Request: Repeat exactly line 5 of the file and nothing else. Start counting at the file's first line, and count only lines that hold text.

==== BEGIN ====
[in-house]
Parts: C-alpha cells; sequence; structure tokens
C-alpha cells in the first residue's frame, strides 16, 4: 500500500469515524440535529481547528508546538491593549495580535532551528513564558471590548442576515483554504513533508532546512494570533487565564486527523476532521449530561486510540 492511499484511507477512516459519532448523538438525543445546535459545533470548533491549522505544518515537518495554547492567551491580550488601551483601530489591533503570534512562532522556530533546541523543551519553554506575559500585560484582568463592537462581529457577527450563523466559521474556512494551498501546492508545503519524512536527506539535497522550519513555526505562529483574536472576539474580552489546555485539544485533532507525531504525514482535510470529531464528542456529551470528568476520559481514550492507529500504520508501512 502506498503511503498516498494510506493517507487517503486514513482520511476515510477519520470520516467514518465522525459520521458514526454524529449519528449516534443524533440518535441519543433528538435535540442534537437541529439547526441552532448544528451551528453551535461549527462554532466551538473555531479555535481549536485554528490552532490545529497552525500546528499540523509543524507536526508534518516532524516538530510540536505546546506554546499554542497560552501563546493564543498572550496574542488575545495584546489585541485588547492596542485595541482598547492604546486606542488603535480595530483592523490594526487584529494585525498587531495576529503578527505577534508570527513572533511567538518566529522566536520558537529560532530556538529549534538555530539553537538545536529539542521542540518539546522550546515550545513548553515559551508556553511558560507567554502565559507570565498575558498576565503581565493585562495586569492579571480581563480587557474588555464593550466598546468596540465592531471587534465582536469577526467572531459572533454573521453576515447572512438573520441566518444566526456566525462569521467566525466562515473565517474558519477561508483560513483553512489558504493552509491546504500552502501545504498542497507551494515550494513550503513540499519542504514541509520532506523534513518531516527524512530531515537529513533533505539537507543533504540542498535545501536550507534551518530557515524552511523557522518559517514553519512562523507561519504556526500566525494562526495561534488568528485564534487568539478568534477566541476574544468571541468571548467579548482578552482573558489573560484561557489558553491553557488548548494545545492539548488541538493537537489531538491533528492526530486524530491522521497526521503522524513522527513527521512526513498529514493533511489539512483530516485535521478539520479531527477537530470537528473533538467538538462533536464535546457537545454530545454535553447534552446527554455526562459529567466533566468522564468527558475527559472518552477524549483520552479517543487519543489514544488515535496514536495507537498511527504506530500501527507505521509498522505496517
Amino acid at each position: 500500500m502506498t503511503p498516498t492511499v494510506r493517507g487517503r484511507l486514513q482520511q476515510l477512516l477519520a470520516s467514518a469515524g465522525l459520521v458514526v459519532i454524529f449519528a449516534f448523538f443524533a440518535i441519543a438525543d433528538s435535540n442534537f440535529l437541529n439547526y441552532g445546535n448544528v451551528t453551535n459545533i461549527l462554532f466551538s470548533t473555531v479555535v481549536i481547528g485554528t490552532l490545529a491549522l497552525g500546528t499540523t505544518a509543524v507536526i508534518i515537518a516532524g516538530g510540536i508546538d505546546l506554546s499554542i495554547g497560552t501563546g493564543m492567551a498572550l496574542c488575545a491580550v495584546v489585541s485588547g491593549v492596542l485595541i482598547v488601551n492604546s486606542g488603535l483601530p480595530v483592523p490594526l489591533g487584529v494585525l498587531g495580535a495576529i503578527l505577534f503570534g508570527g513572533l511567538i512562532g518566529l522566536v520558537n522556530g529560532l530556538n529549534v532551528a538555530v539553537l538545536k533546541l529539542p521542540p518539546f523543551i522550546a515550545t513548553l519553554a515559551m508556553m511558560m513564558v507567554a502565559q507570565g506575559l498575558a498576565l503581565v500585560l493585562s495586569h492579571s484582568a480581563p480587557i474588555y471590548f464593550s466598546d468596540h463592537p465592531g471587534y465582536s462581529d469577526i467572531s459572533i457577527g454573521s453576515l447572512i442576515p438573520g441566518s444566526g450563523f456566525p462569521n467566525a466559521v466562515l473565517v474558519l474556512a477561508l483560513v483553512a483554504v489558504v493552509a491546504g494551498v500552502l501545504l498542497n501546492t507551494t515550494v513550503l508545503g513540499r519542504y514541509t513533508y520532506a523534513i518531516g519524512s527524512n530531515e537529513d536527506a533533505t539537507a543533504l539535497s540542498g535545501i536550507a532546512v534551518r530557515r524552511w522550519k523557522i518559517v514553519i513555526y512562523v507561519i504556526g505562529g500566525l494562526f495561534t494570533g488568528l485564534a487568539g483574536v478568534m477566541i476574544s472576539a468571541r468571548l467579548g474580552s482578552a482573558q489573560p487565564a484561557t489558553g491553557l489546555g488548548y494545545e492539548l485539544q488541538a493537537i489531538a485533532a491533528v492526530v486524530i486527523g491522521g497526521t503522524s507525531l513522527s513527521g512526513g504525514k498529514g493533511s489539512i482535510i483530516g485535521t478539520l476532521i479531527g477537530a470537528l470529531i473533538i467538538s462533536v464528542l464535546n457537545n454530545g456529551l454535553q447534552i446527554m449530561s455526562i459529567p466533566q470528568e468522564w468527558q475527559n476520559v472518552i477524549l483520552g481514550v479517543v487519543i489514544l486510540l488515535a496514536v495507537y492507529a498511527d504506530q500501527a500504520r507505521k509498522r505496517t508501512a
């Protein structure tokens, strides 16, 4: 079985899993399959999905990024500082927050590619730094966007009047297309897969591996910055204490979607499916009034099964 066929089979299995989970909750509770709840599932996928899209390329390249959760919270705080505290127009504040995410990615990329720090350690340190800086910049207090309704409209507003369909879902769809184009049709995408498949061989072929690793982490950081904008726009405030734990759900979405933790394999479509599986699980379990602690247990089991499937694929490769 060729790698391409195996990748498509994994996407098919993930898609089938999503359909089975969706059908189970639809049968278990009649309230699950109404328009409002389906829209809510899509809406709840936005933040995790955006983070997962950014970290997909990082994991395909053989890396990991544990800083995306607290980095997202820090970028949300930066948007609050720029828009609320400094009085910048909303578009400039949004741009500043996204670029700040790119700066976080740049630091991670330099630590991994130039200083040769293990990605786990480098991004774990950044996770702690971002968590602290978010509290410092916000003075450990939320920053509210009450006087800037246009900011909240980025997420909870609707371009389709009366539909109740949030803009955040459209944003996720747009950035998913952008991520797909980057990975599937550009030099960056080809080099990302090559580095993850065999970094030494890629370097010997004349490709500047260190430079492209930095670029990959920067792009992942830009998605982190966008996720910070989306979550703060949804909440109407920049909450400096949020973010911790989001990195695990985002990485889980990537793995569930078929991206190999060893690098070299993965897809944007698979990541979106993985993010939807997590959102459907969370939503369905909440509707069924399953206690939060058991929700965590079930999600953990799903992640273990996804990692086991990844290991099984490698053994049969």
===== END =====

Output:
């Protein structure tokens, strides 16, 4: 079985899993399959999905990024500082927050590619730094966007009047297309897969591996910055204490979607499916009034099964 066929089979299995989970909750509770709840599932996928899209390329390249959760919270705080505290127009504040995410990615990329720090350690340190800086910049207090309704409209507003369909879902769809184009049709995408498949061989072929690793982490950081904008726009405030734990759900979405933790394999479509599986699980379990602690247990089991499937694929490769 060729790698391409195996990748498509994994996407098919993930898609089938999503359909089975969706059908189970639809049968278990009649309230699950109404328009409002389906829209809510899509809406709840936005933040995790955006983070997962950014970290997909990082994991395909053989890396990991544990800083995306607290980095997202820090970028949300930066948007609050720029828009609320400094009085910048909303578009400039949004741009500043996204670029700040790119700066976080740049630091991670330099630590991994130039200083040769293990990605786990480098991004774990950044996770702690971002968590602290978010509290410092916000003075450990939320920053509210009450006087800037246009900011909240980025997420909870609707371009389709009366539909109740949030803009955040459209944003996720747009950035998913952008991520797909980057990975599937550009030099960056080809080099990302090559580095993850065999970094030494890629370097010997004349490709500047260190430079492209930095670029990959920067792009992942830009998605982190966008996720910070989306979550703060949804909440109407920049909450400096949020973010911790989001990195695990985002990485889980990537793995569930078929991206190999060893690098070299993965897809944007698979990541979106993985993010939807997590959102459907969370939503369905909440509707069924399953206690939060058991929700965590079930999600953990799903992640273990996804990692086991990844290991099984490698053994049969």